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SEOUL, April 22 (Yonhap) -- South Korea reported fewer than 15 new cases of the novel coronavirus for the fourth day in a row Wednesday, but health authorities still remain wary of an increase in new infections amid the eased social distancing campaign.
The country detected 11 new COVID-19 infections Tuesday, bringing the nation's total infections to 10,694, according to the Korea Centers for Disease Control and Prevention (KCDC). Six of the newly added cases were imported, the data showed.
Over the past two weeks, 57 percent of the new COVID-19 cases were from overseas, with another 14.5 percent linked to medical facilities, such as nursing homes, the KCDC said.
"Citizens are urged to actively participate in social distancing that will be carried out until May 5," KCDC chief Jeong Eun-kyeong said.
Starting Monday, the country applied a relaxed social distancing advisory to some facilities, including gyms and cram schools, as the number of new COVID-19 infections here showed clear signs of slowing down.
The KCDC said an average of between 2,000 and 3,000 people entered South Korea every day in April, compared with an average of between 7,000 and 8,000 entrants in March.
An average number of new confirmed cases detected at quarantine check points also dramatically shrank from a maximum of 15 every day in March to about five recently.
The average fatality rate of elderly patients, however, still remain relatively high with those aged 80 or older logging a whopping 23.4 percent, the KCDC said.
The country announced a single-digit increase in cases Sunday for the first time in two months at eight, followed by 13 cases the following day and nine on Tuesday.
The plateauing figures mark a drastic drop from the Feb. 29 peak of 909 new cases. The country confirmed its first COVID-19 infection on Jan. 20.
Seoul said it has formed a task force composed of various government agencies to systemically deal with requests from other countries asking for quarantine tips.
"The task force will unify a single channel in sharing our quarantine experience and supporting demands from the international community," Yoon Tae-ho, a senior health ministry official, told reporters.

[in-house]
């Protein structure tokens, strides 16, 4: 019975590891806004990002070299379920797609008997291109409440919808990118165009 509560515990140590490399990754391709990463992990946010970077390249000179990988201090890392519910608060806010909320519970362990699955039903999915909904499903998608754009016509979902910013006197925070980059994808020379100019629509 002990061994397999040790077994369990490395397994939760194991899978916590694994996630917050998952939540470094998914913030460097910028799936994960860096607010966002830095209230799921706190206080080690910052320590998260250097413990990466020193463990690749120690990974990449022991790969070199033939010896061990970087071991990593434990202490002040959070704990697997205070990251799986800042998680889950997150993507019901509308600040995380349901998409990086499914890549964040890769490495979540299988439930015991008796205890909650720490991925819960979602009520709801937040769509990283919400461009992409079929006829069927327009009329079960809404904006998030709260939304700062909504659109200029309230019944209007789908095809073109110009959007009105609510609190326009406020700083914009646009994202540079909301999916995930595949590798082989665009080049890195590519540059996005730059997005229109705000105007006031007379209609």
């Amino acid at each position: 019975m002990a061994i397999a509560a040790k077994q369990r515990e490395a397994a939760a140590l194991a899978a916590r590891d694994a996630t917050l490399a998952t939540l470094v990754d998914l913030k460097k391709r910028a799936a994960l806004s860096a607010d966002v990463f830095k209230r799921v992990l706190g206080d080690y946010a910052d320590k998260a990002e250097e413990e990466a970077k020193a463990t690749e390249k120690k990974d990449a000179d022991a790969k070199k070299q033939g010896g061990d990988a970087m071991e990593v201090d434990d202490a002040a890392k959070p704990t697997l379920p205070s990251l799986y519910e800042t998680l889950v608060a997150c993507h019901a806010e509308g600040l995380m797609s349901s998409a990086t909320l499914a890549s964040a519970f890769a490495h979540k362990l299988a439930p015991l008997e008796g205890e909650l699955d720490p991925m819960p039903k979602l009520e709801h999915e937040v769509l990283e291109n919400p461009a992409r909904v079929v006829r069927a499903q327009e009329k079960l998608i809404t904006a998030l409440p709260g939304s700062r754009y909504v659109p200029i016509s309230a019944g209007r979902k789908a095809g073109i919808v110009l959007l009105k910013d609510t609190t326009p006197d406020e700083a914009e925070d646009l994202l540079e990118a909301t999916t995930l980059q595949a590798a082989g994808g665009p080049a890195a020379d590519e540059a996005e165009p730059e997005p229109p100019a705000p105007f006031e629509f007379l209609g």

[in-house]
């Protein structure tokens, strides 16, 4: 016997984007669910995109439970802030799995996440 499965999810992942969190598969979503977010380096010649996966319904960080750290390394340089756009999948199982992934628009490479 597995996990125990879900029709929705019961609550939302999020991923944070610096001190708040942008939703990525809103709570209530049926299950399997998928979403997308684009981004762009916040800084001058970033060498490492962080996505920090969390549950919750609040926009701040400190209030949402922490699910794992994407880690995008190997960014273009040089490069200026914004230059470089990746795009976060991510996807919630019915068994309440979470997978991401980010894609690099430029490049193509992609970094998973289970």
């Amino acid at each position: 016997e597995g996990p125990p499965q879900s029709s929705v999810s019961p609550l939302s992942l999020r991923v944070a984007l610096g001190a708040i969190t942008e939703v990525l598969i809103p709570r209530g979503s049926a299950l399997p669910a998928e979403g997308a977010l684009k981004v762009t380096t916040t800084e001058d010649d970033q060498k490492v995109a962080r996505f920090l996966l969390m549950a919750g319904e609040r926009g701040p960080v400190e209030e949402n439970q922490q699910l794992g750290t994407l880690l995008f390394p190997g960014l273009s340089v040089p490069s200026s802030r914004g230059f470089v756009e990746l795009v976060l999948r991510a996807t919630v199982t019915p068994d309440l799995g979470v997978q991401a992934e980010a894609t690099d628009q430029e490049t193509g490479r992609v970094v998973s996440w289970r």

Yoon said a total of some 40 countries have since sought help from local health authorities on quarantine measures.
Seoul has also already shipped test kits to more than 60 countries, including some of the most hard-hit countries such as Italy.
The nation's death toll from the coronavirus, which emerged in China late last year, rose by one to 237, the health authorities said.
In total, 8,277 patients in South Korea have recovered from the virus, up from 8,213 a day earlier.
The number of new infections continued to slow in the southeastern city of Daegu, the nation's worst virus-hit region that accounts for around 64 percent of the total cases, adding just one additional case.
Seoul, the most populous city of South Korea, reported two new cases, with the surrounding Gyeonggi Province reporting no COVID-19 infections.
In regards to possible infection cases connected to general elections held last week, the health authorities said there has not yet been a single reported case.
On April 15, South Korea became the first major country to successfully hold nationwide polls since the COVID-19 crisis began sweeping the globe.
The authorities, however, said they will wait one more week to see whether quarantine measures on the voting day have really worked as the incubation period of COVID-19 is about two weeks.
Meanwhile, the authorities said they will soon announce more detailed guidelines regarding the so-called everyday quarantine measures that will soon be adopted.
Authorities had initially planned to shift to "everyday quarantine" from social distancing when daily infections fell below 50 and cases coming from unknown infection routes accounted for less than 5 percent of all cases.
A total of some 20 guidelines that the public has to abide by during everyday life will be announced this week, the authorities said.
The KCDC also said half of a group of 25 patients who made fully recoveries had traces of the virus despite having protective antibodies against the coronavirus.
Of the 25 patients, 12 tested positive again for COVID-19 despite having created the so-called neutralizing antibody that possess properties that can resist the virus.
"We assume that the virus is not completely destroyed and remains in the body despite having created antibodies depending on the patient. Further studies are under way," Jeong said.
Jeong further said the KCDC has divided and incubated the virus of 39 patients who tested positive again for COVID-19 after full recoveries to analyze their genes, with six of them confirmed to have tested negative.
"They showed signs of positiveness during polymerase chain reaction (PCR) tests but tested negative during virus culture tests, indicating that the contagiousness level is nearly none or very low," she said.
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